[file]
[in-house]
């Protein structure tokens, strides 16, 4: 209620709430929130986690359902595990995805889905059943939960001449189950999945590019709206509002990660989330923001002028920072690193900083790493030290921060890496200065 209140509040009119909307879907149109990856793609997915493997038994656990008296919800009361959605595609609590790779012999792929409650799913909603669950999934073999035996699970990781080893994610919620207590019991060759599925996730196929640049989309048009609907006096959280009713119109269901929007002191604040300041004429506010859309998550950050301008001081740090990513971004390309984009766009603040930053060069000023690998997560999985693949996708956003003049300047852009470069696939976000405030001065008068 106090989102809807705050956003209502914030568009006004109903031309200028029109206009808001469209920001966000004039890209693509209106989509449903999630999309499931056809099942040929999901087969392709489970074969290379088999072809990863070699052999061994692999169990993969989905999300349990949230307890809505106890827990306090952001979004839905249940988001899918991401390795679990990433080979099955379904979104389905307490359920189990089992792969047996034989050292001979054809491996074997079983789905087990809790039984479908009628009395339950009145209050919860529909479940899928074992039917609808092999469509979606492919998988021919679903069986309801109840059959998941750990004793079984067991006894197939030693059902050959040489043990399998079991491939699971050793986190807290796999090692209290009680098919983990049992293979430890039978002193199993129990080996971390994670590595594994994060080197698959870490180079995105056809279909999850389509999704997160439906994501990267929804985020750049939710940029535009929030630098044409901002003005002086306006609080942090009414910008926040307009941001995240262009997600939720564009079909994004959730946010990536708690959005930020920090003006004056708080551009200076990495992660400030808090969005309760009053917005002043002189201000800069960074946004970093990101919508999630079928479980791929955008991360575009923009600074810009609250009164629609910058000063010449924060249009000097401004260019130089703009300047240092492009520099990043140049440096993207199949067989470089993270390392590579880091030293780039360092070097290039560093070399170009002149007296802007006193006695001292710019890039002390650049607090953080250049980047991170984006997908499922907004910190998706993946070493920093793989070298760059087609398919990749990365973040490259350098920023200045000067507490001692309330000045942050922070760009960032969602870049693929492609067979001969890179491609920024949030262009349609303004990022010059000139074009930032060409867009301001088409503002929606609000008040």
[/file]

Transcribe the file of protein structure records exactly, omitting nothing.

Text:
[in-house]
């Protein structure tokens, strides 16, 4: 209620709430929130986690359902595990995805889905059943939960001449189950999945590019709206509002990660989330923001002028920072690193900083790493030290921060890496200065 209140509040009119909307879907149109990856793609997915493997038994656990008296919800009361959605595609609590790779012999792929409650799913909603669950999934073999035996699970990781080893994610919620207590019991060759599925996730196929640049989309048009609907006096959280009713119109269901929007002191604040300041004429506010859309998550950050301008001081740090990513971004390309984009766009603040930053060069000023690998997560999985693949996708956003003049300047852009470069696939976000405030001065008068 106090989102809807705050956003209502914030568009006004109903031309200028029109206009808001469209920001966000004039890209693509209106989509449903999630999309499931056809099942040929999901087969392709489970074969290379088999072809990863070699052999061994692999169990993969989905999300349990949230307890809505106890827990306090952001979004839905249940988001899918991401390795679990990433080979099955379904979104389905307490359920189990089992792969047996034989050292001979054809491996074997079983789905087990809790039984479908009628009395339950009145209050919860529909479940899928074992039917609808092999469509979606492919998988021919679903069986309801109840059959998941750990004793079984067991006894197939030693059902050959040489043990399998079991491939699971050793986190807290796999090692209290009680098919983990049992293979430890039978002193199993129990080996971390994670590595594994994060080197698959870490180079995105056809279909999850389509999704997160439906994501990267929804985020750049939710940029535009929030630098044409901002003005002086306006609080942090009414910008926040307009941001995240262009997600939720564009079909994004959730946010990536708690959005930020920090003006004056708080551009200076990495992660400030808090969005309760009053917005002043002189201000800069960074946004970093990101919508999630079928479980791929955008991360575009923009600074810009609250009164629609910058000063010449924060249009000097401004260019130089703009300047240092492009520099990043140049440096993207199949067989470089993270390392590579880091030293780039360092070097290039560093070399170009002149007296802007006193006695001292710019890039002390650049607090953080250049980047991170984006997908499922907004910190998706993946070493920093793989070298760059087609398919990749990365973040490259350098920023200045000067507490001692309330000045942050922070760009960032969602870049693929492609067979001969890179491609920024949030262009349609303004990022010059000139074009930032060409867009301001088409503002929606609000008040």